• Set properly files and directories permissions (also with acls) on a paths
  • Implement HTTPOnly and secure attributes on cookies
Others
  • Define security policies with security.txt

Reports: blkcipher.info

Many of these recipes have been applied to the configuration of my private website.

An example configuration is in configuration examples chapter. It's also based on this version of printable high-res hardening checklist.

SSL Labs

Read about SSL Labs grading here (SSL Labs Grading 2018).

A+ is clearly the desired grade, both A and B grades are acceptable and result in adequate commercial security. The B grade, in particular, may be applied to configurations designed to support very wide audiences (for old clients).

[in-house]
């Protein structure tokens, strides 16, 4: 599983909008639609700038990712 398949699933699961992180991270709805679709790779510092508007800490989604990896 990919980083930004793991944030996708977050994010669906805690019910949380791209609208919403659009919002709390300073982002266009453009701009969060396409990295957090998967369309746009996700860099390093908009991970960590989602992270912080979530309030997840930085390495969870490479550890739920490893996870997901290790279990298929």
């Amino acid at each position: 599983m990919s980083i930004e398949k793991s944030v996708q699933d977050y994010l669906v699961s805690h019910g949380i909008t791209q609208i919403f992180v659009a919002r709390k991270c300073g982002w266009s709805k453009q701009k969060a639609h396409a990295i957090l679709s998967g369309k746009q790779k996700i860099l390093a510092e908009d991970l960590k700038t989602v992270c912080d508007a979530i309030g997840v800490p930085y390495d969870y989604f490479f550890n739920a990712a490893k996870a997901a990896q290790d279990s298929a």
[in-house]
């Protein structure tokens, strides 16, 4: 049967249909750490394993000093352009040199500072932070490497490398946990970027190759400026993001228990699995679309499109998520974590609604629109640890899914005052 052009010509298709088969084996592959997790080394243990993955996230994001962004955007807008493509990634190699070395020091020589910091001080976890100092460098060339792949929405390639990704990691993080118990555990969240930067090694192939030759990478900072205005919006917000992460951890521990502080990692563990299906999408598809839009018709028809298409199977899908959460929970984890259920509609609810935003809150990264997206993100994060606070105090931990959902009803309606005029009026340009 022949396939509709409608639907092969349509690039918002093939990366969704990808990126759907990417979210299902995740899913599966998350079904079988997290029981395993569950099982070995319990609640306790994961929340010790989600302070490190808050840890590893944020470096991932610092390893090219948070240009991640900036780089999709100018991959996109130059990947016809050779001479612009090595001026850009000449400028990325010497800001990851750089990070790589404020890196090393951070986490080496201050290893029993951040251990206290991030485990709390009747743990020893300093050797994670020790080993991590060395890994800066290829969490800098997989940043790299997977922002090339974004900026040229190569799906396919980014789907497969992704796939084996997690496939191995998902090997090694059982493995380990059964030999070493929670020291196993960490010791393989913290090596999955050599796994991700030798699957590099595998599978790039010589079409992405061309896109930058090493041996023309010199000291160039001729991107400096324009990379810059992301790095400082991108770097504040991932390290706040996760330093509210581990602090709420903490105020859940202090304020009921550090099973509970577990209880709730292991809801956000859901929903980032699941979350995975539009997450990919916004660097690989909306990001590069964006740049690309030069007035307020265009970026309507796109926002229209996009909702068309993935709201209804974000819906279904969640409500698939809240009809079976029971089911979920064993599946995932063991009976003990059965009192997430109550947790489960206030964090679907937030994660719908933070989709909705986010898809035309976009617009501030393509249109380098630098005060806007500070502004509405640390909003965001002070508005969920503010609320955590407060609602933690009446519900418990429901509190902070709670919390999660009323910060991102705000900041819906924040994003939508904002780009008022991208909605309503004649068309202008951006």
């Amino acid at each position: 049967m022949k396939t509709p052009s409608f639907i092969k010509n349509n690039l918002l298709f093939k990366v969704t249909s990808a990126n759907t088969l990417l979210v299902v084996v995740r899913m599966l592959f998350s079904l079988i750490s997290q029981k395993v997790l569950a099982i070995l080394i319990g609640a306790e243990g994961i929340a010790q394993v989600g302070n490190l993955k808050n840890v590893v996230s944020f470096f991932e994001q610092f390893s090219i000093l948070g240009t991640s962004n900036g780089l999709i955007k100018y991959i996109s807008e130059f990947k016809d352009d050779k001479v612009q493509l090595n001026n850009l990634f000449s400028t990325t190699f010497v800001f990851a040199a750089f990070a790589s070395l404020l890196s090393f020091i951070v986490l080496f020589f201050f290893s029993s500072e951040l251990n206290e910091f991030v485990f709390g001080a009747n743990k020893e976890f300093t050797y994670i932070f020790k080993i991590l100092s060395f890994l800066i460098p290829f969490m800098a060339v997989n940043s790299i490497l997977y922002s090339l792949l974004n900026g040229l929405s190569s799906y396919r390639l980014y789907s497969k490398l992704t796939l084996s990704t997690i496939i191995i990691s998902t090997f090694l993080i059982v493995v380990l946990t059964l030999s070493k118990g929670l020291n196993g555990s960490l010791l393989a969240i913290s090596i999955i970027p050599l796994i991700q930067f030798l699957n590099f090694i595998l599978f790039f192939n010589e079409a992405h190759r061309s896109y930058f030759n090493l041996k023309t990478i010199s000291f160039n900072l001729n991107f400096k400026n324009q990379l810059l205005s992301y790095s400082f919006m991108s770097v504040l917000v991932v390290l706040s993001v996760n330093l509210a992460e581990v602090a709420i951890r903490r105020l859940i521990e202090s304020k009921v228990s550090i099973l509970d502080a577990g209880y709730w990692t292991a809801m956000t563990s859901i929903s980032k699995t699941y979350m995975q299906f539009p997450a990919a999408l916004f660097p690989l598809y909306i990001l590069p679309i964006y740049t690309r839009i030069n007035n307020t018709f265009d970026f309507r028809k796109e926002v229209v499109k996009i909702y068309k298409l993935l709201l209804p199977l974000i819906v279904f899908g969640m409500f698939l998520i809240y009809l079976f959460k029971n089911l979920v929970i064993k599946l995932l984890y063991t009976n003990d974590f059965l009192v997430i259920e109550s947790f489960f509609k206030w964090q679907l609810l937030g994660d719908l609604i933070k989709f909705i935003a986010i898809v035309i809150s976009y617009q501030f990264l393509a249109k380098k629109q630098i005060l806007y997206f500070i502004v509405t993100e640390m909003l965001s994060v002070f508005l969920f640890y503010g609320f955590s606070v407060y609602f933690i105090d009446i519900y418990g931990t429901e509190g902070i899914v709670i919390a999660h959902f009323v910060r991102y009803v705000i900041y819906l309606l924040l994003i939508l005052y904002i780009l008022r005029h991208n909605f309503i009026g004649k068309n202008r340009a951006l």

I finally got A+ grade and following scores:

  • Certificate = 100%
  • Protocol Support = 100%
  • Key Exchange = 90%
  • Cipher Strength = 90%

blkcipher_ssllabs_preview

Mozilla Observatory

Read about Mozilla Observatory here.

I also got the highest note from Mozilla:

blkcipher_mozilla_observatory_preview

Printable high-res hardening checklists

I created printable posters with hardening checklists (High-Res 5000x8200) based on these recipes:

For *.xcf and *.pdf formats please see this directory.

  • A+ with all 100%’s on @ssllabs and 120/100 on @mozilla observatory:

    It provides the highest scores of the SSL Labs test. Setup is very restrictive with 4096-bit private key, only TLS 1.2 and also modern strict TLS cipher suites (non 128-bits).

nginx-hardening-checklist-100p

  • A+ on @ssllabs and 120/100 on @mozilla observatory with TLS 1.3 support: